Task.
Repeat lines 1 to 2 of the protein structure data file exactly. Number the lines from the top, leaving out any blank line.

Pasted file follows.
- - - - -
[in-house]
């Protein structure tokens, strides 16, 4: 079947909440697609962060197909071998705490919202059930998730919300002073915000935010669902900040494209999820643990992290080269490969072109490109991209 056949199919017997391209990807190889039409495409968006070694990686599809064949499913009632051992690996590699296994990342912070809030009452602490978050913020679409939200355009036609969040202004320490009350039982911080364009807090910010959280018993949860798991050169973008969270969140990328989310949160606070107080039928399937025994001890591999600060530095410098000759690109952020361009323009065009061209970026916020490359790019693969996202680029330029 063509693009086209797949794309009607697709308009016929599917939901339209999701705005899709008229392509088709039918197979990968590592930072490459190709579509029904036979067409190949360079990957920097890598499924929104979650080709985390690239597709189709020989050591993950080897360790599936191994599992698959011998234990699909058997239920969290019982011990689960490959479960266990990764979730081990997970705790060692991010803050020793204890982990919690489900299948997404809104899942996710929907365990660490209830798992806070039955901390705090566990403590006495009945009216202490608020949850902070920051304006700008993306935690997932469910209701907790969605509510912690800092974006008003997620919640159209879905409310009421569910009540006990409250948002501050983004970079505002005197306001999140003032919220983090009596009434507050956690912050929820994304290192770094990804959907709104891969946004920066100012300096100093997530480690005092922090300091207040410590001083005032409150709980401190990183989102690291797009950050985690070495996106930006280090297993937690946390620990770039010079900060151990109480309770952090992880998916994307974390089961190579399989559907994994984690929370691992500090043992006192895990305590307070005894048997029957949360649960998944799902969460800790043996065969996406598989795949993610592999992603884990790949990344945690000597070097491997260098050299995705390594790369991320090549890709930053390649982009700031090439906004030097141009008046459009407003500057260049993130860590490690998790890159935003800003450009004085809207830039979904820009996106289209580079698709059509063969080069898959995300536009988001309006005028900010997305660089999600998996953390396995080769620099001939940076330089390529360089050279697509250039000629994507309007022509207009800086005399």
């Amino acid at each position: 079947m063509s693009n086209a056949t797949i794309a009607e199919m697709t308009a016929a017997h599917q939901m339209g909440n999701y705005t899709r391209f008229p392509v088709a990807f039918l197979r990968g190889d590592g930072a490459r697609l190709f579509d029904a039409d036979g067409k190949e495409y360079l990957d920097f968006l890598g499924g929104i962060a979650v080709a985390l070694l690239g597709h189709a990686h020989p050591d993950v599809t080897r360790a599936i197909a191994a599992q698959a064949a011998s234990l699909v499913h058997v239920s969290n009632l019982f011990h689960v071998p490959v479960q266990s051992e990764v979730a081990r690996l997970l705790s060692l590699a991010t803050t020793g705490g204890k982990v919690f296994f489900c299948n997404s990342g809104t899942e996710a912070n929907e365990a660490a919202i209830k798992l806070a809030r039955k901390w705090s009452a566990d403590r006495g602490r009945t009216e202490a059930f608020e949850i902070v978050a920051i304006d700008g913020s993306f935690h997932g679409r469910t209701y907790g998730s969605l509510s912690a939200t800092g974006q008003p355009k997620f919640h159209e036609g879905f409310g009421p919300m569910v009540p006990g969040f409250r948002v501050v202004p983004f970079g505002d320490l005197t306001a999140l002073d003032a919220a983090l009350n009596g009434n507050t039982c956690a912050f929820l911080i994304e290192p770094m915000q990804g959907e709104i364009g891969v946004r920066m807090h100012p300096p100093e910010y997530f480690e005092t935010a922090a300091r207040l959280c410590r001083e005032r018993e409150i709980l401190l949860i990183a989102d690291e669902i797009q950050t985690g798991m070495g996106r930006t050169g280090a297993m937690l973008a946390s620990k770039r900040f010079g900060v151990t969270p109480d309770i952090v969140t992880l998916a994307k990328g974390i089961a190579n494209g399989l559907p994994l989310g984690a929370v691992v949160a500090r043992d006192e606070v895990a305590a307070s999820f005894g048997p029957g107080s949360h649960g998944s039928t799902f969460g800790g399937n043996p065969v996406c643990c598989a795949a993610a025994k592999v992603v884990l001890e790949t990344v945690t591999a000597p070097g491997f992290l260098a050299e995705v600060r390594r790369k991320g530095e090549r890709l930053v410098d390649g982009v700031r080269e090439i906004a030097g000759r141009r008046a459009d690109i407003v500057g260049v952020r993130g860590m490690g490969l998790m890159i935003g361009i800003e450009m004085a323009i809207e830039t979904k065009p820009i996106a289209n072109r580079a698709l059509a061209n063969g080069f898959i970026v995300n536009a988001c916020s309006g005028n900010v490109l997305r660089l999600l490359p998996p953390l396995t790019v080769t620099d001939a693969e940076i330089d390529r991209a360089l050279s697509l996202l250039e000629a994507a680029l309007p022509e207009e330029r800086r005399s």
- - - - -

[in-house]
């Protein structure tokens, strides 16, 4: 079947909440697609962060197909071998705490919202059930998730919300002073915000935010669902900040494209999820643990992290080269490969072109490109991209 056949199919017997391209990807190889039409495409968006070694990686599809064949499913009632051992690996590699296994990342912070809030009452602490978050913020679409939200355009036609969040202004320490009350039982911080364009807090910010959280018993949860798991050169973008969270969140990328989310949160606070107080039928399937025994001890591999600060530095410098000759690109952020361009323009065009061209970026916020490359790019693969996202680029330029 063509693009086209797949794309009607697709308009016929599917939901339209999701705005899709008229392509088709039918197979990968590592930072490459190709579509029904036979067409190949360079990957920097890598499924929104979650080709985390690239597709189709020989050591993950080897360790599936191994599992698959011998234990699909058997239920969290019982011990689960490959479960266990990764979730081990997970705790060692991010803050020793204890982990919690489900299948997404809104899942996710929907365990660490209830798992806070039955901390705090566990403590006495009945009216202490608020949850902070920051304006700008993306935690997932469910209701907790969605509510912690800092974006008003997620919640159209879905409310009421569910009540006990409250948002501050983004970079505002005197306001999140003032919220983090009596009434507050956690912050929820994304290192770094990804959907709104891969946004920066100012300096100093997530480690005092922090300091207040410590001083005032409150709980401190990183989102690291797009950050985690070495996106930006280090297993937690946390620990770039010079900060151990109480309770952090992880998916994307974390089961190579399989559907994994984690929370691992500090043992006192895990305590307070005894048997029957949360649960998944799902969460800790043996065969996406598989795949993610592999992603884990790949990344945690000597070097491997260098050299995705390594790369991320090549890709930053390649982009700031090439906004030097141009008046459009407003500057260049993130860590490690998790890159935003800003450009004085809207830039979904820009996106289209580079698709059509063969080069898959995300536009988001309006005028900010997305660089999600998996953390396995080769620099001939940076330089390529360089050279697509250039000629994507309007022509207009800086005399």